Shedding Some Light On LED Lighting
The lights speak for themselves, but here is a review of some of the most prominent benefits of using LED lighting in your home:
What is LED Lighting?
By definition, a light-emitting diode (or LED) sounds pretty complicated. It is a two-lead semiconductor light source capable of emitting light when electrons release as photons.
By practice, LED lighting is pretty simple. Making the switch to LED lighting in your home is one of the easiest ways to save money on energy bills.
What are the benefits of LED Lighting?
LEDs have been around for almost 50 years, but continue to grow in popularity as people become more aware of their benefits.
At 28 to 150 lumens per watt a lamp lives between 25,000 and 100,000 hours; LEDs use between 30 and 60 milliwatts to operate. They are incredibly energy efficient, especially when used in small spaces or for short distances.
They create light by electroluminescence, which occurs when material emits light in response to the passage of an electric current or to a strong electric field.. The result is that electrons work to fill negatively charged electron holes. As electrons pass through, they emit photons, producing light.
LED Lighting: a small change that can make a big difference
Some might say LEDs are a fad or a passing trend, but here at Yellowblue we know it is here to stay. Most lighting changes in a home are fairly simple and require little work. For a small expense and labor you can make a big impact on your electric spend right away.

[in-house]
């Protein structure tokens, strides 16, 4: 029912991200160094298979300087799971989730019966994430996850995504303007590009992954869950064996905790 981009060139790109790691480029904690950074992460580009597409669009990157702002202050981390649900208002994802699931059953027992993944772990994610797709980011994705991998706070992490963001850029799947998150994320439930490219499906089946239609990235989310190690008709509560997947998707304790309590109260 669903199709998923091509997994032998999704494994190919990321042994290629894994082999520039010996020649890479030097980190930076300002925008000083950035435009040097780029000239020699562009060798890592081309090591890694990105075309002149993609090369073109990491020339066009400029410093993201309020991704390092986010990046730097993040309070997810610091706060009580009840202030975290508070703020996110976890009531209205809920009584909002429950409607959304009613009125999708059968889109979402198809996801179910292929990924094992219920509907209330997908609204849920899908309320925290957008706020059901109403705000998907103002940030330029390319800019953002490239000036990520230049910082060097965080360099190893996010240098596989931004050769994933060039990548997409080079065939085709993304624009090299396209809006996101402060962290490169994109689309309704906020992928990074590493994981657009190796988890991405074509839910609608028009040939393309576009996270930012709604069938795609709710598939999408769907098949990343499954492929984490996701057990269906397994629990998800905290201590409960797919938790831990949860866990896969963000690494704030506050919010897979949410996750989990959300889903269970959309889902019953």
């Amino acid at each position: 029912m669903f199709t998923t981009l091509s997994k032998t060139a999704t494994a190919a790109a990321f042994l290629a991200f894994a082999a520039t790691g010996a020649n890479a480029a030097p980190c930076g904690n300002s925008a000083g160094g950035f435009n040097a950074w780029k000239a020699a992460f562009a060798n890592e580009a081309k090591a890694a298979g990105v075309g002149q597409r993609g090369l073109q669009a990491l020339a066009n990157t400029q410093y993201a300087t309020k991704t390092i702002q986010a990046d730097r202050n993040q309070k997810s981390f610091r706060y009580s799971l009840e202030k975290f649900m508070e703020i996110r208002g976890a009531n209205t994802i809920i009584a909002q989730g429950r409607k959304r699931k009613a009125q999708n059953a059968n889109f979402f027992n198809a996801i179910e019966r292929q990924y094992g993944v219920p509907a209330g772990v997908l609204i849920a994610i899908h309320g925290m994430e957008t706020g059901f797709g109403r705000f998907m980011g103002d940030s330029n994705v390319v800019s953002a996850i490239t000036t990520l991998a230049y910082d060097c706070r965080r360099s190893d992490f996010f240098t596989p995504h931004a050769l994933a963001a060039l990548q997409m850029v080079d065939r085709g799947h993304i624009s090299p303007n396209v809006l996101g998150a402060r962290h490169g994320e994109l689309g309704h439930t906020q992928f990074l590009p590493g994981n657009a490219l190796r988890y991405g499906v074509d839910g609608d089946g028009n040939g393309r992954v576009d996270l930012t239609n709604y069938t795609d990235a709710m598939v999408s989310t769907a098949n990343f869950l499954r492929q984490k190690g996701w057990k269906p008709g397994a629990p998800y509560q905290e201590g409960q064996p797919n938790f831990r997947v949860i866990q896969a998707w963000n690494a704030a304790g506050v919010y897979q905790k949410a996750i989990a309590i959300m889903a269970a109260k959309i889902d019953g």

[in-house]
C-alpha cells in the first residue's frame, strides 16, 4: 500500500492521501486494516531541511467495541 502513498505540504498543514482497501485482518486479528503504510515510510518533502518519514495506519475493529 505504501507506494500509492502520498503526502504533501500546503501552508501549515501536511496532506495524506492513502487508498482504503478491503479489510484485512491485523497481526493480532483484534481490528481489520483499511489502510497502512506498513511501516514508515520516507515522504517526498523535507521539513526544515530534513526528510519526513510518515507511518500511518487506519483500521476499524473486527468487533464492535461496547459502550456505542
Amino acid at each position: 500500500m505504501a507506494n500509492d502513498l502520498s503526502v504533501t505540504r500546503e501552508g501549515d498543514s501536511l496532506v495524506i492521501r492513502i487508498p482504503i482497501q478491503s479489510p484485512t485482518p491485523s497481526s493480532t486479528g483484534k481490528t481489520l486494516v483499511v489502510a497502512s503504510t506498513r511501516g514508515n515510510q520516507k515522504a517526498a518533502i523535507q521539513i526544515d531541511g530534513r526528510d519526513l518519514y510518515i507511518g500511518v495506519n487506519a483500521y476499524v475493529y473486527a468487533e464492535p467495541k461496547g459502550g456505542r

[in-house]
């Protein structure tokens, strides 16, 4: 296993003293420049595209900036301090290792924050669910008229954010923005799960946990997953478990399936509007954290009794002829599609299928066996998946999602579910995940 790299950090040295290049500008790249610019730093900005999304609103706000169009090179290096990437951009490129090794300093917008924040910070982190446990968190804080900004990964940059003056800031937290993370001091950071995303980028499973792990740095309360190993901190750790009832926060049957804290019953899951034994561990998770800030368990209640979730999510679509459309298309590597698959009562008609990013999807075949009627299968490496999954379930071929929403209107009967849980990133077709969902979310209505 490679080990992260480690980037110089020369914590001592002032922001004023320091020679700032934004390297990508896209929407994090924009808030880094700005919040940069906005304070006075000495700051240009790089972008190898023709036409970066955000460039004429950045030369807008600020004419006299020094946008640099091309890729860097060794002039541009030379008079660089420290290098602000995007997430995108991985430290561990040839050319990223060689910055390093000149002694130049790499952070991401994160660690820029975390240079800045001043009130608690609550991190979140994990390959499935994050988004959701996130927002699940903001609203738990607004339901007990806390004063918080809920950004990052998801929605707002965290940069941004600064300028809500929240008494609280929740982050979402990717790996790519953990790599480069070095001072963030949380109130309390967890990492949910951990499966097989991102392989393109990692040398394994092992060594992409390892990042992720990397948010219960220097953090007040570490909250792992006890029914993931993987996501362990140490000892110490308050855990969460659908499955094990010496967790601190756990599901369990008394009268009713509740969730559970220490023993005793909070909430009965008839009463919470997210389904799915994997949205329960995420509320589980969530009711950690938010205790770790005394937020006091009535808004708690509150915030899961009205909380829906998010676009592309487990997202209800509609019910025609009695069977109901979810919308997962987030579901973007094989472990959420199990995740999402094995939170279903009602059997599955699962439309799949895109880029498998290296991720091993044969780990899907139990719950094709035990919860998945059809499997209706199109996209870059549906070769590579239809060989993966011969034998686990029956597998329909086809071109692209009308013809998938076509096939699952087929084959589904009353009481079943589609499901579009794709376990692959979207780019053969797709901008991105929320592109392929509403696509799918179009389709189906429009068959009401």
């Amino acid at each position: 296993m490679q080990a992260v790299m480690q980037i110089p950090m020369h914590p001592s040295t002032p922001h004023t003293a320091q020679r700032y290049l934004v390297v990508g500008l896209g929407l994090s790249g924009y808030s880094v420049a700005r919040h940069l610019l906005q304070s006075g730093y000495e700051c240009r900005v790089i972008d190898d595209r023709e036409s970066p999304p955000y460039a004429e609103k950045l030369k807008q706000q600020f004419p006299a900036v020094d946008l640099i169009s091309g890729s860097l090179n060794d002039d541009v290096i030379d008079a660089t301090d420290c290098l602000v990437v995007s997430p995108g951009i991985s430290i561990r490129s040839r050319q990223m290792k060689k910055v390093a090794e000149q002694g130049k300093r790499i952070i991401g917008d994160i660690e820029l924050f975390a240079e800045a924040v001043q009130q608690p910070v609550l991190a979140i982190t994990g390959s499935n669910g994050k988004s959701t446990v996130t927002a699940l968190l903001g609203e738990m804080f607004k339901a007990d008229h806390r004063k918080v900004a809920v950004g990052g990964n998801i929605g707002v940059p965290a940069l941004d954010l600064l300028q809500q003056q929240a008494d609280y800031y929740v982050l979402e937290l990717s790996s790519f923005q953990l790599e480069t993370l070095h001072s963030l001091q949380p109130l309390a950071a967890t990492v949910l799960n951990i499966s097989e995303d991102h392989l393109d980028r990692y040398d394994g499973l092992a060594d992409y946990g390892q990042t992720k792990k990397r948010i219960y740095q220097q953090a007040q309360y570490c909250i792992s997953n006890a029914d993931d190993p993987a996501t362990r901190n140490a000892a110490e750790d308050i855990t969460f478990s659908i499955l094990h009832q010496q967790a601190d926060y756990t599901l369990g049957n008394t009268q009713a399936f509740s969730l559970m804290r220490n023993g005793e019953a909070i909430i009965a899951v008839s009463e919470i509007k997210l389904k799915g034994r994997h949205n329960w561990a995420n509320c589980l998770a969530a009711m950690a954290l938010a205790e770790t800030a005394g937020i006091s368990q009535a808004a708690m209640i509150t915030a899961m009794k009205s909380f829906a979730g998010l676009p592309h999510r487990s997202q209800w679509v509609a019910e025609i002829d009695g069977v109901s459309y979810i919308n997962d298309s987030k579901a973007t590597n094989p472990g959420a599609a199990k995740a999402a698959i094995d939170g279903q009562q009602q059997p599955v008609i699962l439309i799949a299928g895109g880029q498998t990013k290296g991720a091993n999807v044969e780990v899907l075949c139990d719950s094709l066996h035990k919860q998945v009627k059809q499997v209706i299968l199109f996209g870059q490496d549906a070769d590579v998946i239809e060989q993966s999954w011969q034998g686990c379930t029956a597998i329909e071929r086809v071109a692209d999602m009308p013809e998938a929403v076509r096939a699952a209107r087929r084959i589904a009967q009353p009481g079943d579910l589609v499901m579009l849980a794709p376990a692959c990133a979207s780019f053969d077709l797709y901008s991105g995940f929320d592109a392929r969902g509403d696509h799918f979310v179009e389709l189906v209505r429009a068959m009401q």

Energy Star qualified LED lighting uses at least 75 percent less energy than incandescent lighting and lasts 35 to 50 times longer. They produce very little heat, helping to reduce cooling costs in the summer months as well. They are more durable than bulbs and come with a minimum three-year warranty.
The United States Energy Information Association reports that “in 2015, about 404 billion kilowatthours (kWh) of electricity were used for lighting by the residential sector and the commercial sector in the United States.”
Specific to residential properties, about 145 billion kWh, or about 10 percent, of electricity consumption is from lighting, the report said.
History of LED Lighting
As LED technology continues to advance, its roots date back to the 1960s, when scientists and engineers focused their research efforts on semiconductors.
The discovery of LED is credited to James R. Biard and Gary Pittman, who in 1961 were working on an X-band GaAs varactor diode when a state-of-the-art infrared detector revealed a bright light that would become known as LED.
The first LEDs sold for $130 each, a far cry from the affordability and availability of LEDs today.
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